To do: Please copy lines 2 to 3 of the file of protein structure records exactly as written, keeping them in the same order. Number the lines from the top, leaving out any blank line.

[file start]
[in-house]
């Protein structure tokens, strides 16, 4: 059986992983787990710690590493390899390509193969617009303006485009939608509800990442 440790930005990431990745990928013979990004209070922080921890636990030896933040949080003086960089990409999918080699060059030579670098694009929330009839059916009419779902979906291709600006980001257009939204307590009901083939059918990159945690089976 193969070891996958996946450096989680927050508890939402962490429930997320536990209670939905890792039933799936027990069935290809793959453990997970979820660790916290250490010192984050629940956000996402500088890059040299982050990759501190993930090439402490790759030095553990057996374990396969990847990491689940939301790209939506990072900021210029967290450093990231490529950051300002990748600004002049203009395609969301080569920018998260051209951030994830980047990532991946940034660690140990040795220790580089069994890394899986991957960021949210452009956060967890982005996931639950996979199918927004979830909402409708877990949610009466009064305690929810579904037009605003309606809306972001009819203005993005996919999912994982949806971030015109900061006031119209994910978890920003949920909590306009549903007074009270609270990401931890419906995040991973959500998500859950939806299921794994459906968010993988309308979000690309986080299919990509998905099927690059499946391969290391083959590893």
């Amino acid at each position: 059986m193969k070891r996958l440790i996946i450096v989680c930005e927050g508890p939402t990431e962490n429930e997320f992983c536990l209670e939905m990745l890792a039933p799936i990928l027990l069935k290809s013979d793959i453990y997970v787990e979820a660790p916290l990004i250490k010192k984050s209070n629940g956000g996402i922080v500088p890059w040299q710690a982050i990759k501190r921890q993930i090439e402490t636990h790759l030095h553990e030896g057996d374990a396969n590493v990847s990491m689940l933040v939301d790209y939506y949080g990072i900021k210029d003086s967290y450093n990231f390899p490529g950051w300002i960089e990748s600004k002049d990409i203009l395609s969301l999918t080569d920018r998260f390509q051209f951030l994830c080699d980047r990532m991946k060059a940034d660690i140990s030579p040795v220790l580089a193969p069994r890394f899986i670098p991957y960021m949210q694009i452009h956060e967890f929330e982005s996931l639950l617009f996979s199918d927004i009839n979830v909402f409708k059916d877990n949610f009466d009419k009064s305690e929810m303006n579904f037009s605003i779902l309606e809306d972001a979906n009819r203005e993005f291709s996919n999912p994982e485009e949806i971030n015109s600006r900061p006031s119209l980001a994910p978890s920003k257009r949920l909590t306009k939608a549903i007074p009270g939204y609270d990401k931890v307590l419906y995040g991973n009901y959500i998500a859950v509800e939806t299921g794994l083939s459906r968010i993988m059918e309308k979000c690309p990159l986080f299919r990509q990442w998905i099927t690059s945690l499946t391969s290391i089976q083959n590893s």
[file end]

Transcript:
């Protein structure tokens, strides 16, 4: 059986992983787990710690590493390899390509193969617009303006485009939608509800990442 440790930005990431990745990928013979990004209070922080921890636990030896933040949080003086960089990409999918080699060059030579670098694009929330009839059916009419779902979906291709600006980001257009939204307590009901083939059918990159945690089976 193969070891996958996946450096989680927050508890939402962490429930997320536990209670939905890792039933799936027990069935290809793959453990997970979820660790916290250490010192984050629940956000996402500088890059040299982050990759501190993930090439402490790759030095553990057996374990396969990847990491689940939301790209939506990072900021210029967290450093990231490529950051300002990748600004002049203009395609969301080569920018998260051209951030994830980047990532991946940034660690140990040795220790580089069994890394899986991957960021949210452009956060967890982005996931639950996979199918927004979830909402409708877990949610009466009064305690929810579904037009605003309606809306972001009819203005993005996919999912994982949806971030015109900061006031119209994910978890920003949920909590306009549903007074009270609270990401931890419906995040991973959500998500859950939806299921794994459906968010993988309308979000690309986080299919990509998905099927690059499946391969290391083959590893």
């Amino acid at each position: 059986m193969k070891r996958l440790i996946i450096v989680c930005e927050g508890p939402t990431e962490n429930e997320f992983c536990l209670e939905m990745l890792a039933p799936i990928l027990l069935k290809s013979d793959i453990y997970v787990e979820a660790p916290l990004i250490k010192k984050s209070n629940g956000g996402i922080v500088p890059w040299q710690a982050i990759k501190r921890q993930i090439e402490t636990h790759l030095h553990e030896g057996d374990a396969n590493v990847s990491m689940l933040v939301d790209y939506y949080g990072i900021k210029d003086s967290y450093n990231f390899p490529g950051w300002i960089e990748s600004k002049d990409i203009l395609s969301l999918t080569d920018r998260f390509q051209f951030l994830c080699d980047r990532m991946k060059a940034d660690i140990s030579p040795v220790l580089a193969p069994r890394f899986i670098p991957y960021m949210q694009i452009h956060e967890f929330e982005s996931l639950l617009f996979s199918d927004i009839n979830v909402f409708k059916d877990n949610f009466d009419k009064s305690e929810m303006n579904f037009s605003i779902l309606e809306d972001a979906n009819r203005e993005f291709s996919n999912p994982e485009e949806i971030n015109s600006r900061p006031s119209l980001a994910p978890s920003k257009r949920l909590t306009k939608a549903i007074p009270g939204y609270d990401k931890v307590l419906y995040g991973n009901y959500i998500a859950v509800e939806t299921g794994l083939s459906r968010i993988m059918e309308k979000c690309p990159l986080f299919r990509q990442w998905i099927t690059s945690l499946t391969s290391i089976q083959n590893s």